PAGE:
[The Blessed One said:] "Excellent, Sariputta. Excellent. When a disciple of the noble ones enters & remains in seclusion & rapture, there are five possibilities that do not exist at that time: The pain & distress dependent on sensuality do not exist at that time. The pleasure & joy dependent on sensuality do not exist at that time. The pain & distress dependent on what is unskillful do not exist at that time. The pleasure & joy dependent on what is unskillful do not exist at that time. The pain & distress dependent on what is skillful do not exist at that time. When a disciple of the noble ones enters & remains in seclusion & rapture, these five possibilities do not exist at that time."

http://www.accesstoinsight.org/tipitaka ... .than.html


Here, the Buddha seems to be exhorting the assembled lay practitioners to take their practice further, to not just rest content with the thought, 'We have provided the community of monks with robes, alms food, lodgings, & medicinal requisites for the sick', but to also 'periodically enter & remain in seclusion & rapture.' So even in the Buddha's time, there was more to being a layman than just 'doing lots of good kamma and going to heaven' - we were encouraged to do bhavana, mental development, as well. We are encouraged to train ourselves like this.

:anjali:
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Re: Suttas for the Householder

Postby Mkoll » Mon Dec 30, 2013 12:35 am

AN 9.20: Velāma Sutta: About Velāma
http://www.accesstoinsight.org/tipitaka ... .than.html

This sutta lists in order of least to greatest fruitfulness:

An unimaginably large alms offering < feeding a stream enterer < feeding a once-returner < feeding a nonreturner < feeding an arahant < feeding a paccekabuddha < feeding a Perfectly Enlightened Buddha < feed the Saṅgha headed by a Buddha < build a monastery for the Saṅgha < undertaking the 5 precepts and go for Refuge in the Triple Gem < develop a mind of loving-kindness even for the time it takes to pull a cow's udder < develop the perception of impermanence just for the time it takes to snap one's fingers

For the last two, loving-kindness and impermanence, developing them is more fruitful than all those preceding it combined. It goes to show how fruitful it is for us householders to develop the perception of impermanence, even if for just the time it takes to snap one's fingers!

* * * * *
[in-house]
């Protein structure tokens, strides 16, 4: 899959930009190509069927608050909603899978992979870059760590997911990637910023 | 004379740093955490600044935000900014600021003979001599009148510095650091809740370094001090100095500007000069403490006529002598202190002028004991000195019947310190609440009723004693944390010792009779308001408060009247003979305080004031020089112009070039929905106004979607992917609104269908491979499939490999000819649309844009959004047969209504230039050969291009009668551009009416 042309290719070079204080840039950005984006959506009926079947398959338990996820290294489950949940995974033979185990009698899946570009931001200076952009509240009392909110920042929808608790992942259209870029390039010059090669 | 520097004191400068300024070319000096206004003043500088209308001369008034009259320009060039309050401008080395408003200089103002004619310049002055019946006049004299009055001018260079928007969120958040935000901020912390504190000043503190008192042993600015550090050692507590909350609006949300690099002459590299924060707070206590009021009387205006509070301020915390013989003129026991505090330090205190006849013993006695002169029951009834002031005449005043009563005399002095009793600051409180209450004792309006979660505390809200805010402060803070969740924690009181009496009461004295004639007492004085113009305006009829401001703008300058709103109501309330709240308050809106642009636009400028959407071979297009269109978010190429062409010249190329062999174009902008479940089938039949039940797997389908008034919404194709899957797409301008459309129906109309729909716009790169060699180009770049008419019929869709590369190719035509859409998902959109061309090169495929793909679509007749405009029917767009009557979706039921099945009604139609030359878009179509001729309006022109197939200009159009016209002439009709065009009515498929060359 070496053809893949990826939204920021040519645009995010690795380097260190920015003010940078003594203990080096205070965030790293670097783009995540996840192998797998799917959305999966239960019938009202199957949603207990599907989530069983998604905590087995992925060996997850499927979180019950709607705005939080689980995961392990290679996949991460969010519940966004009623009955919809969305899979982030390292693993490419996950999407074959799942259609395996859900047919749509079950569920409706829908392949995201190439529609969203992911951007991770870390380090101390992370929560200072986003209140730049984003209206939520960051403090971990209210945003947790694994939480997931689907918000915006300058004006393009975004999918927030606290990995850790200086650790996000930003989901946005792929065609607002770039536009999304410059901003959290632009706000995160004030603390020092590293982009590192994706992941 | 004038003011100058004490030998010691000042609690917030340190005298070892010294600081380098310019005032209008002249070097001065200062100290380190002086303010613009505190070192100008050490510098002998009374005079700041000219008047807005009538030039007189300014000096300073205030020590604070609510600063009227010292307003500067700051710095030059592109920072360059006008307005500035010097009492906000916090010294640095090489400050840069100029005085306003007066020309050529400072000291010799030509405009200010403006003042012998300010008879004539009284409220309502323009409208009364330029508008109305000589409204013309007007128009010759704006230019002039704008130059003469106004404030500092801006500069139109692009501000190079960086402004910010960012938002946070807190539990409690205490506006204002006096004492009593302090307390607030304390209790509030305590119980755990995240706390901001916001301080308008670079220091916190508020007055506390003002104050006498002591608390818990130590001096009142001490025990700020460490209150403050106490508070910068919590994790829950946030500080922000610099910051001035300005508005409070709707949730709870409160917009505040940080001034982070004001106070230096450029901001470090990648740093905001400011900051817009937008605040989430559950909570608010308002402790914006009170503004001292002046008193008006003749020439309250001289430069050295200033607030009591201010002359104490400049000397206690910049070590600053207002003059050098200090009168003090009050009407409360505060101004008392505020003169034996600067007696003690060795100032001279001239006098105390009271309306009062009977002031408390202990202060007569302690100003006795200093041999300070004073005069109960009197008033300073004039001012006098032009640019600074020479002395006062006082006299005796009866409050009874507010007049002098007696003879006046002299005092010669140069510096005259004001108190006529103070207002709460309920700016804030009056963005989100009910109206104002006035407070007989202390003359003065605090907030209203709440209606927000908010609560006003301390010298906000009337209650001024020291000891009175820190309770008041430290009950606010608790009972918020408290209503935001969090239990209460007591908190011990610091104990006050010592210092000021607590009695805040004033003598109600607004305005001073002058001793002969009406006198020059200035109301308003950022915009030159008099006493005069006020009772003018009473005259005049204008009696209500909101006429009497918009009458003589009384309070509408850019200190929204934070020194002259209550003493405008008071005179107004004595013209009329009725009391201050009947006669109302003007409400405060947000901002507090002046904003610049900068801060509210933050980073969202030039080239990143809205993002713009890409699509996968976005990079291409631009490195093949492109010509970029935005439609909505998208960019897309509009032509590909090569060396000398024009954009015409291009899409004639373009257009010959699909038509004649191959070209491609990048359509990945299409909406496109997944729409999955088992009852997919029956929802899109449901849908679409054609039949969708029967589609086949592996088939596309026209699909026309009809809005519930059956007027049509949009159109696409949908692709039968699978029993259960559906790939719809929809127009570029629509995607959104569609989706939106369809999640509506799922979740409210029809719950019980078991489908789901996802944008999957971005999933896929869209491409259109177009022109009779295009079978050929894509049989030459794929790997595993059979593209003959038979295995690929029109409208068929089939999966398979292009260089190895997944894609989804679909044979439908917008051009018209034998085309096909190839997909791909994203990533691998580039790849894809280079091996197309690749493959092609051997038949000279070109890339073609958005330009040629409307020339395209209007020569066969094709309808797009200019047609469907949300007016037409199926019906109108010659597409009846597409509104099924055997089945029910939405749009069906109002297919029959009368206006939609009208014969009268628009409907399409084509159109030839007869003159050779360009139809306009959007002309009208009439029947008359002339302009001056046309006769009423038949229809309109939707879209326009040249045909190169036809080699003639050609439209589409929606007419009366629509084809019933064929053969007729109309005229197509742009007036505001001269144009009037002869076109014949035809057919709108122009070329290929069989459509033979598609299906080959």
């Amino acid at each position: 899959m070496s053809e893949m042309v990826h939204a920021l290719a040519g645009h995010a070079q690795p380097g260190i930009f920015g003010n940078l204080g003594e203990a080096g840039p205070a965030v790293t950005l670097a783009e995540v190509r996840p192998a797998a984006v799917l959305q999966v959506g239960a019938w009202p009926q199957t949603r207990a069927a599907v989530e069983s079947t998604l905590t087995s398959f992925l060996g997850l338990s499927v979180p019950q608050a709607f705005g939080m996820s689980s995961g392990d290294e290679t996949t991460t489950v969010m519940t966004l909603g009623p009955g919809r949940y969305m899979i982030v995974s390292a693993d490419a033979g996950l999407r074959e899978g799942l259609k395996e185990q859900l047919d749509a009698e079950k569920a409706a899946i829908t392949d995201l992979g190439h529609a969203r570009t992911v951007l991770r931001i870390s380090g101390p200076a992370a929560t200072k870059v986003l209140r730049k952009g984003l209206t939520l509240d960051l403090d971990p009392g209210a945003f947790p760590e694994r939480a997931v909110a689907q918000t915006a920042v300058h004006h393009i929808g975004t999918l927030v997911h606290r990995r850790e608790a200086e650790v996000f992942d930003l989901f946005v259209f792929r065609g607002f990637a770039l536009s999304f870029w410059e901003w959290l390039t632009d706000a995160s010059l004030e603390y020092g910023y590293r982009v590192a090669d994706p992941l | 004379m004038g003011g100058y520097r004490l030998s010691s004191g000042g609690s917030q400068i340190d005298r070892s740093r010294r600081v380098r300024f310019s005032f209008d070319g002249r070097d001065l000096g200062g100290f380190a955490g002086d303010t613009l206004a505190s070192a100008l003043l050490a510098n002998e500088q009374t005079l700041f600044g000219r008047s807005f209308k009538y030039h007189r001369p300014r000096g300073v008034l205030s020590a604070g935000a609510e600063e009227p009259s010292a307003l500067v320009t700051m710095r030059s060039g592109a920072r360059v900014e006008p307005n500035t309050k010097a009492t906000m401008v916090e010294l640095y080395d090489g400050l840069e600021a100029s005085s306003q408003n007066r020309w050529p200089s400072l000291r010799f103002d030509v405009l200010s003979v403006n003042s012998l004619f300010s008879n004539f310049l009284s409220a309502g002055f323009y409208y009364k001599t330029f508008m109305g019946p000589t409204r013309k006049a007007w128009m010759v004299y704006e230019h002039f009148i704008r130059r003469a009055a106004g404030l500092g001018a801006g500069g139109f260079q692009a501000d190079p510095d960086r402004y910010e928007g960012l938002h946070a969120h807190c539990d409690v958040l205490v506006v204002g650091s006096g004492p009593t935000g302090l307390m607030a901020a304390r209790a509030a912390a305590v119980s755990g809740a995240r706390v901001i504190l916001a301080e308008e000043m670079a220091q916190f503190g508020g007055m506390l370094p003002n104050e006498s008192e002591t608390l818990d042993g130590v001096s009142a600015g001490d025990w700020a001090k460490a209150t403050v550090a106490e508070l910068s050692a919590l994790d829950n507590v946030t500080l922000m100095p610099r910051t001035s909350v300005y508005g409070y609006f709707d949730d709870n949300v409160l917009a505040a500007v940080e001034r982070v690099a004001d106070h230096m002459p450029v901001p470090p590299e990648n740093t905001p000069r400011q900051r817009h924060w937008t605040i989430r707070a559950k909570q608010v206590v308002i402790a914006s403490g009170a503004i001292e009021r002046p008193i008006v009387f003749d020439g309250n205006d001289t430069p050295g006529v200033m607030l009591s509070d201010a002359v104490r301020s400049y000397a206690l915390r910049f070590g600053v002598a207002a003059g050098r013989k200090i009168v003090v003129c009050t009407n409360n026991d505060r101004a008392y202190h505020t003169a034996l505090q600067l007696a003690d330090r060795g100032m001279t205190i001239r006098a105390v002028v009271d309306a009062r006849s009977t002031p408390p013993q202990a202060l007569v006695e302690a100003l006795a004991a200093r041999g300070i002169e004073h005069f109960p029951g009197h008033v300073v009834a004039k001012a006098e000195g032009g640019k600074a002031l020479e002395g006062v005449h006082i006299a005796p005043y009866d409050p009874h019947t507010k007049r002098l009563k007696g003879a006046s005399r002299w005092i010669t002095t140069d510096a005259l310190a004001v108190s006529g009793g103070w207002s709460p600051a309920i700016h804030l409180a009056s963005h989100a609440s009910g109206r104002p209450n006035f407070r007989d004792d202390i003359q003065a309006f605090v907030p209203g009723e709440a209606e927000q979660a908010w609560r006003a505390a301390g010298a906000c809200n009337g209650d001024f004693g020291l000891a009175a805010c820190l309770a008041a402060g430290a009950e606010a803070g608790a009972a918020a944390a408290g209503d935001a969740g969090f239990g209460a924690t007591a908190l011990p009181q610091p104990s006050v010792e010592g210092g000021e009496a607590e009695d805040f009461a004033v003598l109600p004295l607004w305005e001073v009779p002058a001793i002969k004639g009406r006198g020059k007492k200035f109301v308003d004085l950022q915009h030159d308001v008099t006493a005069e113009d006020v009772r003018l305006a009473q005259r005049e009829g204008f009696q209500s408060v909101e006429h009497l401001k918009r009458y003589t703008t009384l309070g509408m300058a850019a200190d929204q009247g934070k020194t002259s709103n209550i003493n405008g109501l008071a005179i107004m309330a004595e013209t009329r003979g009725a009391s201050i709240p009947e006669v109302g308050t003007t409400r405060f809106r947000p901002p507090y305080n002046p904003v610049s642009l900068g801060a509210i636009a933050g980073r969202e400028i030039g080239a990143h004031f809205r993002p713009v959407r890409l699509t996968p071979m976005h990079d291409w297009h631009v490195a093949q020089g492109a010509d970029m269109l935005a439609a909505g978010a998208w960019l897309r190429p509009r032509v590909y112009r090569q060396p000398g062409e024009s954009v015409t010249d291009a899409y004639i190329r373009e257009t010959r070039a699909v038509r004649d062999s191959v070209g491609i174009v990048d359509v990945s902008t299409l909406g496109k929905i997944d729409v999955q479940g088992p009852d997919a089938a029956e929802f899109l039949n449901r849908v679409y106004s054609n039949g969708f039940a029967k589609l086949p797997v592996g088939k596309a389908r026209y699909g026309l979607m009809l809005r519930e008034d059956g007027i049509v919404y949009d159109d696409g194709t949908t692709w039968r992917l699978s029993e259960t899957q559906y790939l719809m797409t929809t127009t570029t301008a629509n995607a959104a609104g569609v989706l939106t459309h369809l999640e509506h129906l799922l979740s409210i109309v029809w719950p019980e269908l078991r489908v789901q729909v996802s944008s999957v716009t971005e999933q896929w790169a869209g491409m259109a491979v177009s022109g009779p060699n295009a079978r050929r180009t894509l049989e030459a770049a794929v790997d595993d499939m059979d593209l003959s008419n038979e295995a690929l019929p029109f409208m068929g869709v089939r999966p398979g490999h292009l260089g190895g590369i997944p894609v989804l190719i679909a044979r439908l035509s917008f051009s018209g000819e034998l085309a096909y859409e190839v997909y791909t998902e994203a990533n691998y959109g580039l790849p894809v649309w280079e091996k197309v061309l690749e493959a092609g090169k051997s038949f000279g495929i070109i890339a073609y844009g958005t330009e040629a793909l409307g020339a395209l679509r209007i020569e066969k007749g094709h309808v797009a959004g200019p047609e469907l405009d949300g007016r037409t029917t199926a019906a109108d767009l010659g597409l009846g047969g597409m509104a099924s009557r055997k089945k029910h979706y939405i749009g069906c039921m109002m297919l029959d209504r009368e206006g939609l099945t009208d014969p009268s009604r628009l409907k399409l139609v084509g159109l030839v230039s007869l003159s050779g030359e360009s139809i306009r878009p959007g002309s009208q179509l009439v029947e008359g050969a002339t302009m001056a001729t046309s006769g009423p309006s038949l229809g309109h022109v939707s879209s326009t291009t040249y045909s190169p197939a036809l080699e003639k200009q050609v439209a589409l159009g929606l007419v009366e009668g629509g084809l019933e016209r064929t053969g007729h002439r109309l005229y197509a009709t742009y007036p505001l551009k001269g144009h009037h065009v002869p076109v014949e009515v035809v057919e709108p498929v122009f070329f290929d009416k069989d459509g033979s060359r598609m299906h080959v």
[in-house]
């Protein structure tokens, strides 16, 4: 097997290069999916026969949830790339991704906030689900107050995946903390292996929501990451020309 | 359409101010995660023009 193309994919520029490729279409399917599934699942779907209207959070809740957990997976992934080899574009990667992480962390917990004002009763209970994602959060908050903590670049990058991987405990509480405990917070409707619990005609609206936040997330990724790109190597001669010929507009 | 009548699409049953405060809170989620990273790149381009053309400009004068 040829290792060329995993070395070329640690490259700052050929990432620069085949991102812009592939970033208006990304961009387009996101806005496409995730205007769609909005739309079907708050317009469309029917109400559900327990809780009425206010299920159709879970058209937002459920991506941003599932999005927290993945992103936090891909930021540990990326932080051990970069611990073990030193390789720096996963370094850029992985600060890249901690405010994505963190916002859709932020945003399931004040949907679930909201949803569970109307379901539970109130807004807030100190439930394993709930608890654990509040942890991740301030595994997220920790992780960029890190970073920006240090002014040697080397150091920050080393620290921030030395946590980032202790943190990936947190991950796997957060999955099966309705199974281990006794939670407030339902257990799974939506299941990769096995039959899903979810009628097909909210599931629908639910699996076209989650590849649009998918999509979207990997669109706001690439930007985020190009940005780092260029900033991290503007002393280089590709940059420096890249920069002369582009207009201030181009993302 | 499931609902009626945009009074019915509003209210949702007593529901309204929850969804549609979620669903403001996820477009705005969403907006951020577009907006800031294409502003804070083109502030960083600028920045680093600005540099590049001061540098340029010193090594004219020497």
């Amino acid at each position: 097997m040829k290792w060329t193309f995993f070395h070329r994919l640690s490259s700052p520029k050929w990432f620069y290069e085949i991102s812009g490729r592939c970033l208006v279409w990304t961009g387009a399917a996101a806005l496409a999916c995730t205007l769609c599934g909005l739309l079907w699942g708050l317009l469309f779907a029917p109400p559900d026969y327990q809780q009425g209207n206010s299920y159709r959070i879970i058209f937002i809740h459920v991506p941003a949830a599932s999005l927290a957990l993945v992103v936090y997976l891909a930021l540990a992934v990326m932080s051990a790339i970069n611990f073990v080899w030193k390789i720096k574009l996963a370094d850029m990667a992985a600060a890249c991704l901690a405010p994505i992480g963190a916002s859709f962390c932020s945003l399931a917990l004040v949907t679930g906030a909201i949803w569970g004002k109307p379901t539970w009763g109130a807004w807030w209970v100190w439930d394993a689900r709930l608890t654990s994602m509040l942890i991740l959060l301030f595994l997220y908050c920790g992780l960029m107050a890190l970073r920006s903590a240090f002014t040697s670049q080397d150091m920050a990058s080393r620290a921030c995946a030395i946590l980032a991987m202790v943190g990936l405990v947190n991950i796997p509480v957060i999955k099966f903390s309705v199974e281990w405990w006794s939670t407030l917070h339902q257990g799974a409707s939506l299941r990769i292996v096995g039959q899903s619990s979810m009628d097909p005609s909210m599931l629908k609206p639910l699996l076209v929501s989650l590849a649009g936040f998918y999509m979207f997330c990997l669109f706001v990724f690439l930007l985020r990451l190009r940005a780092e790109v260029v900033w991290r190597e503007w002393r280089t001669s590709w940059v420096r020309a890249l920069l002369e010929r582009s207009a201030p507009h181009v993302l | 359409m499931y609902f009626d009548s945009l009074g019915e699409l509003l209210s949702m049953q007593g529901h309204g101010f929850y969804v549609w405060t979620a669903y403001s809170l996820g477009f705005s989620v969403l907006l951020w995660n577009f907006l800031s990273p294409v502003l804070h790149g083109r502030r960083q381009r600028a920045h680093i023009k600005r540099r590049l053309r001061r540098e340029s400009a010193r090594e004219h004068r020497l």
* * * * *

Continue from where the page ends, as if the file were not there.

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Re: Suttas for the Householder

Postby mirco » Thu Jan 30, 2014 10:57 am

_()_

Dhamma Greetings,


may I add a list of Suttas from the Book "Der Buddha sprach nicht nur für Mönche und Nonnen" (The Buddha did not speak to monks and nuns only) by Fritz Schäfer:

Page 826
Page 827
Page 828

I did not post them as pictures in here, because they are to big and smaller versions would be uneasy to read.


May All Beings Be Well,

_()_
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Re: Suttas for the Householder

Postby starter » Sat Feb 22, 2014 6:35 pm

AN 5.175 Candala sutta http://www.accesstoinsight.org/tipitaka ... .than.html

"Endowed with these five qualities, a lay follower is an outcaste of a lay follower, a stain of a lay follower, a dregs of a lay follower. Which five? He/she does not have conviction [faith in the Buddha and his teaching]; is unvirtuous; is eager for protective charms [paritta - chants?] & ceremonies; trusts protective charms & ceremonies, not kamma; and searches for recipients of his/her offerings outside [of the Sangha], and gives offerings there first. Endowed with these five qualities, a lay follower is an outcaste of a lay follower, a stain of a lay follower, a dregs of a lay follower.

"Endowed with these five qualities, a lay follower is a jewel of a lay follower, a lotus of a lay follower, a fine flower of a lay follower. Which five? He/she has conviction; is virtuous; is not eager for protective charms & ceremonies; trusts kamma, not protective charms & ceremonies; does not search for recipients of his/her offerings outside [of the Sangha], and gives offerings here first. Endowed with these five qualities, a lay follower is a jewel of a lay follower, a lotus of a lay follower, a fine flower of a lay follower."
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Re: Suttas for the Householder

Postby pilgrim » Sat Jun 28, 2014 10:01 am

These two suttas are particularly useful for the householder

Upajjhatthana Sutta: Five Subjects for Contemplation
http://www.accesstoinsight.org/tipitaka ... .than.html

Tamonata Sutta: Darkness ( Four types of people to be found existing in the world )
http://www.accesstoinsight.org/tipitaka ... .than.html